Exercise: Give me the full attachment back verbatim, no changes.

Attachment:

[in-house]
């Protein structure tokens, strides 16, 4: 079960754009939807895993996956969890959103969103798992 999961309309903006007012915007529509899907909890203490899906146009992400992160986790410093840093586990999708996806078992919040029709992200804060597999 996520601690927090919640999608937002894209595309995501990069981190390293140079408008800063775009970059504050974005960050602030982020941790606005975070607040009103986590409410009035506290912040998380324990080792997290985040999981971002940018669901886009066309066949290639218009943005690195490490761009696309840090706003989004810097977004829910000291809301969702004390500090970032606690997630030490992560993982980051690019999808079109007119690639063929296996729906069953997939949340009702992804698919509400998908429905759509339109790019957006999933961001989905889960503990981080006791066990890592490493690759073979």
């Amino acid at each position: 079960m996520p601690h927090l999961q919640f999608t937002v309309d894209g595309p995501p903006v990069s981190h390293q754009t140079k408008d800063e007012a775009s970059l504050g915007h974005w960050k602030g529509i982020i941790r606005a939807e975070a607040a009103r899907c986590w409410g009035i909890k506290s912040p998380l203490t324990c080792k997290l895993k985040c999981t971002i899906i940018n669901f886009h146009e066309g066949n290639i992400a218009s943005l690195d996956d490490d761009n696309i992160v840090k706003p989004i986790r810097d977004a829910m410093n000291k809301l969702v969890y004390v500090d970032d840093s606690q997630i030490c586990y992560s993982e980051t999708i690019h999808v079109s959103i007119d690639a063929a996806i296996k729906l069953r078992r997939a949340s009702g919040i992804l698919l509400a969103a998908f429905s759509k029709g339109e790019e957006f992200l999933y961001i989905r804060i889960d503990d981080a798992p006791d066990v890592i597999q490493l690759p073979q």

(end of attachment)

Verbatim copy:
[in-house]
């Protein structure tokens, strides 16, 4: 079960754009939807895993996956969890959103969103798992 999961309309903006007012915007529509899907909890203490899906146009992400992160986790410093840093586990999708996806078992919040029709992200804060597999 996520601690927090919640999608937002894209595309995501990069981190390293140079408008800063775009970059504050974005960050602030982020941790606005975070607040009103986590409410009035506290912040998380324990080792997290985040999981971002940018669901886009066309066949290639218009943005690195490490761009696309840090706003989004810097977004829910000291809301969702004390500090970032606690997630030490992560993982980051690019999808079109007119690639063929296996729906069953997939949340009702992804698919509400998908429905759509339109790019957006999933961001989905889960503990981080006791066990890592490493690759073979």
């Amino acid at each position: 079960m996520p601690h927090l999961q919640f999608t937002v309309d894209g595309p995501p903006v990069s981190h390293q754009t140079k408008d800063e007012a775009s970059l504050g915007h974005w960050k602030g529509i982020i941790r606005a939807e975070a607040a009103r899907c986590w409410g009035i909890k506290s912040p998380l203490t324990c080792k997290l895993k985040c999981t971002i899906i940018n669901f886009h146009e066309g066949n290639i992400a218009s943005l690195d996956d490490d761009n696309i992160v840090k706003p989004i986790r810097d977004a829910m410093n000291k809301l969702v969890y004390v500090d970032d840093s606690q997630i030490c586990y992560s993982e980051t999708i690019h999808v079109s959103i007119d690639a063929a996806i296996k729906l069953r078992r997939a949340s009702g919040i992804l698919l509400a969103a998908f429905s759509k029709g339109e790019e957006f992200l999933y961001i989905r804060i889960d503990d981080a798992p006791d066990v890592i597999q490493l690759p073979q």